Smartphones Banned in French Schools
Selfies on social media are common among students. But it would not be possible this academic year for many French teens. Why? Because French lawmakers just passed a law earlier this week prohibiting use of smartphones in schools.
This new law was backed by French President Emmanuel Macron who Tweeted on Monday, “The general ban on mobile phones in schools and colleges has been definitively adopted by the National Assembly today,” said Macron’s translated tweet. “Commitment held.”
Time is running out especially for selfie fanatics next month especially if once the law goes to effect, students will be saying goodbye ‘temporarily’ to their smartphones once they are in school.
The law was passed because the French believe young children and teens are tethered to their gadgets and this leaves them distracted in their classes and academic activities.
What The Law Entails
The law entails prohibition of smartphones in schools. It calls for students to either leave their phones at home or keep them switched off during school hours. The measure prohibits the use of tablets, computers, and other internet-connected devices as well. This will take effect in September.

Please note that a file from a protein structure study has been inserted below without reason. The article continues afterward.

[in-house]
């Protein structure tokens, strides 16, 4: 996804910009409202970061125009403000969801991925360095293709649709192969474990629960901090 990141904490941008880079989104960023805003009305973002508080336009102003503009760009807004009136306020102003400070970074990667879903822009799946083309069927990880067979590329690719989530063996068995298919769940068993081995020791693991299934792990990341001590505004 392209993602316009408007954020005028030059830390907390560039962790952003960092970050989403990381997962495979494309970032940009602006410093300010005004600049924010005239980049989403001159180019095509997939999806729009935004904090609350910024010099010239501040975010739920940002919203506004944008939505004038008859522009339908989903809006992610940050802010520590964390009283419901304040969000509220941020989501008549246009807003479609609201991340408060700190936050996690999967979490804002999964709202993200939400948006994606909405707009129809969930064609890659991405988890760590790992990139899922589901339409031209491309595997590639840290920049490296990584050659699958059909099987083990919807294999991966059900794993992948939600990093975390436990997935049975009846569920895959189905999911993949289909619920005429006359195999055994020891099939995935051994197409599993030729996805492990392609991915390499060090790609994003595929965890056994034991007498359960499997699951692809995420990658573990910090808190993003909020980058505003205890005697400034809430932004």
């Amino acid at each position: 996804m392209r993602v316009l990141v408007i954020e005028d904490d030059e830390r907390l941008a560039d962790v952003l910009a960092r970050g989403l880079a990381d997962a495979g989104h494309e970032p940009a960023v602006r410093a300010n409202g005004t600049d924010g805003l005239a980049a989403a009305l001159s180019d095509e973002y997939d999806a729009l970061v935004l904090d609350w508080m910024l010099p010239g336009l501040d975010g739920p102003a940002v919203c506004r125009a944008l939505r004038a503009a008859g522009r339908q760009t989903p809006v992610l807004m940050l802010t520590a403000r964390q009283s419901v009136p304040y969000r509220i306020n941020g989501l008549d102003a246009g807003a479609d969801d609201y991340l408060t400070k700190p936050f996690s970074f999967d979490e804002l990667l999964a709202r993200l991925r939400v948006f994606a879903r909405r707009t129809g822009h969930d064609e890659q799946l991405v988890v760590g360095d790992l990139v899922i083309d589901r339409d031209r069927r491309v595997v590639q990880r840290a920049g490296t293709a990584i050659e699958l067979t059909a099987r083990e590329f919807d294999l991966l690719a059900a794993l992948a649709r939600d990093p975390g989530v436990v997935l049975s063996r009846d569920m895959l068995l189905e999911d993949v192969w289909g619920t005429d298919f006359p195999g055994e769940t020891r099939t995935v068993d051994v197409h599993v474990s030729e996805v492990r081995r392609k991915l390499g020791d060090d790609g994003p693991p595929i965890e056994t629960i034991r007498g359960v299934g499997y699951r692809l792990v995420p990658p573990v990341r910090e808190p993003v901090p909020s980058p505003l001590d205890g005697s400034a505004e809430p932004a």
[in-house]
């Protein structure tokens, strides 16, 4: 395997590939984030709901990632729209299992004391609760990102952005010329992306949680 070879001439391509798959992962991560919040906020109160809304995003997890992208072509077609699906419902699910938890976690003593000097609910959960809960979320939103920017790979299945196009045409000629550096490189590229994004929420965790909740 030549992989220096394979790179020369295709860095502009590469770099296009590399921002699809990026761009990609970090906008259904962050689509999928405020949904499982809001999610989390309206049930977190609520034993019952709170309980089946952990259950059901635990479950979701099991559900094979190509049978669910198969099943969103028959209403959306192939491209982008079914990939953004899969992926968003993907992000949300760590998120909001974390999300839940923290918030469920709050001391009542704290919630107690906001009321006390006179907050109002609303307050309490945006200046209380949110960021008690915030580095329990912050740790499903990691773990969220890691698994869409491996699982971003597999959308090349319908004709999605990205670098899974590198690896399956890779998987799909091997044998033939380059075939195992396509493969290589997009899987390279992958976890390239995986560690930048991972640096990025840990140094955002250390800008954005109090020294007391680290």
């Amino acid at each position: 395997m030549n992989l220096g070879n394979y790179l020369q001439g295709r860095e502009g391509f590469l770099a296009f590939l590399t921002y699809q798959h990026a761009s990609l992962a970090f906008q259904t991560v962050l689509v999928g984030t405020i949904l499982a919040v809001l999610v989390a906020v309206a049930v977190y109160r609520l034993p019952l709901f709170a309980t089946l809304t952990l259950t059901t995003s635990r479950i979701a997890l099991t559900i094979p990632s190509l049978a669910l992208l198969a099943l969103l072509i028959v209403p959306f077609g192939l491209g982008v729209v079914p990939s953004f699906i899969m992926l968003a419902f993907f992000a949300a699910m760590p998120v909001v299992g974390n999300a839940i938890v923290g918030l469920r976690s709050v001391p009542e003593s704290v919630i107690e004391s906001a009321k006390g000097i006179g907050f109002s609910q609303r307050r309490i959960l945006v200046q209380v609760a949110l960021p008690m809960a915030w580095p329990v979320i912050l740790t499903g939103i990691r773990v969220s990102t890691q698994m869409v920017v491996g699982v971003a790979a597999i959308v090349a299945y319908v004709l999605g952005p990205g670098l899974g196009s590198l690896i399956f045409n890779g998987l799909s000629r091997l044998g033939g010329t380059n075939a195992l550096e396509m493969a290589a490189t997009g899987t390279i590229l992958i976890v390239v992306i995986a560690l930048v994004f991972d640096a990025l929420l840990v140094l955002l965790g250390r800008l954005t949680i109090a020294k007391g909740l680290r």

This is applicable to students as old as 15. But still, there are some exemptions. They can use smartphones for educational purposes or certain extracurricular activities, and for those who have a disability.
This is not the first time the French government banned smartphones in schools. In fact, in 2010, teachers were banned from using smartphones in all teaching activity. In addition, French lawmakers banned texting in cars even when pulled over on the side of the road.
Addicting Use of Electronic Devices Causes Insufficient Sleep Among Teens
Aside from the fact that addictive use of cellphones can hamper the focus of students with regards to their studies, the prevalent use of smartphones keeps many teens awake at night as well, according to a study headed by American researchers.
According to the study, teens who spend more than two hours a day on their smartphones get fewer than seven hours of sleep each night. Aside from that, as time spent on smartphones increased, so did the percentage of teens getting insufficient sleep.
This key finding was the first strong evidence to date that teens’ increased use of electronic devices in recent years is responsible for similar rises in insufficient sleep. This is alarming especially it is a known fact that insufficient sleep affects one’s performance, and in the case of teens, their performance in academics is jeopardized.